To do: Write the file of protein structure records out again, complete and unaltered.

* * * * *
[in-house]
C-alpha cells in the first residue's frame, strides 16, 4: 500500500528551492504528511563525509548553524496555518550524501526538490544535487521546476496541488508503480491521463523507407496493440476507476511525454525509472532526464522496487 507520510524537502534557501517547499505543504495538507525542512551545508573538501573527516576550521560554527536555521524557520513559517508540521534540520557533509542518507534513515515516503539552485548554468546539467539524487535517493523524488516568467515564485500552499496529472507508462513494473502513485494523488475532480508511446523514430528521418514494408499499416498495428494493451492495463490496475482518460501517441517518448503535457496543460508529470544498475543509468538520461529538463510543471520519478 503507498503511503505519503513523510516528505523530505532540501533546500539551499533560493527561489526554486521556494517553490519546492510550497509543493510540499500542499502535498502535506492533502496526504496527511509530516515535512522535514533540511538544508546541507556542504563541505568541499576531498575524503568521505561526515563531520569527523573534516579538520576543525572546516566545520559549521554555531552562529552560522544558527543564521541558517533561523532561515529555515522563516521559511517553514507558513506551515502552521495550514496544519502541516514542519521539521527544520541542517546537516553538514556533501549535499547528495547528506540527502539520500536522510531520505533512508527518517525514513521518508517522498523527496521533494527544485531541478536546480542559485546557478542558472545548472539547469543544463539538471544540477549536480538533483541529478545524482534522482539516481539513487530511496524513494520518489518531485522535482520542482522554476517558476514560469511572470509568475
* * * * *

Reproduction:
[in-house]
C-alpha cells in the first residue's frame, strides 16, 4: 500500500528551492504528511563525509548553524496555518550524501526538490544535487521546476496541488508503480491521463523507407496493440476507476511525454525509472532526464522496487 507520510524537502534557501517547499505543504495538507525542512551545508573538501573527516576550521560554527536555521524557520513559517508540521534540520557533509542518507534513515515516503539552485548554468546539467539524487535517493523524488516568467515564485500552499496529472507508462513494473502513485494523488475532480508511446523514430528521418514494408499499416498495428494493451492495463490496475482518460501517441517518448503535457496543460508529470544498475543509468538520461529538463510543471520519478 503507498503511503505519503513523510516528505523530505532540501533546500539551499533560493527561489526554486521556494517553490519546492510550497509543493510540499500542499502535498502535506492533502496526504496527511509530516515535512522535514533540511538544508546541507556542504563541505568541499576531498575524503568521505561526515563531520569527523573534516579538520576543525572546516566545520559549521554555531552562529552560522544558527543564521541558517533561523532561515529555515522563516521559511517553514507558513506551515502552521495550514496544519502541516514542519521539521527544520541542517546537516553538514556533501549535499547528495547528506540527502539520500536522510531520505533512508527518517525514513521518508517522498523527496521533494527544485531541478536546480542559485546557478542558472545548472539547469543544463539538471544540477549536480538533483541529478545524482534522482539516481539513487530511496524513494520518489518531485522535482520542482522554476517558476514560469511572470509568475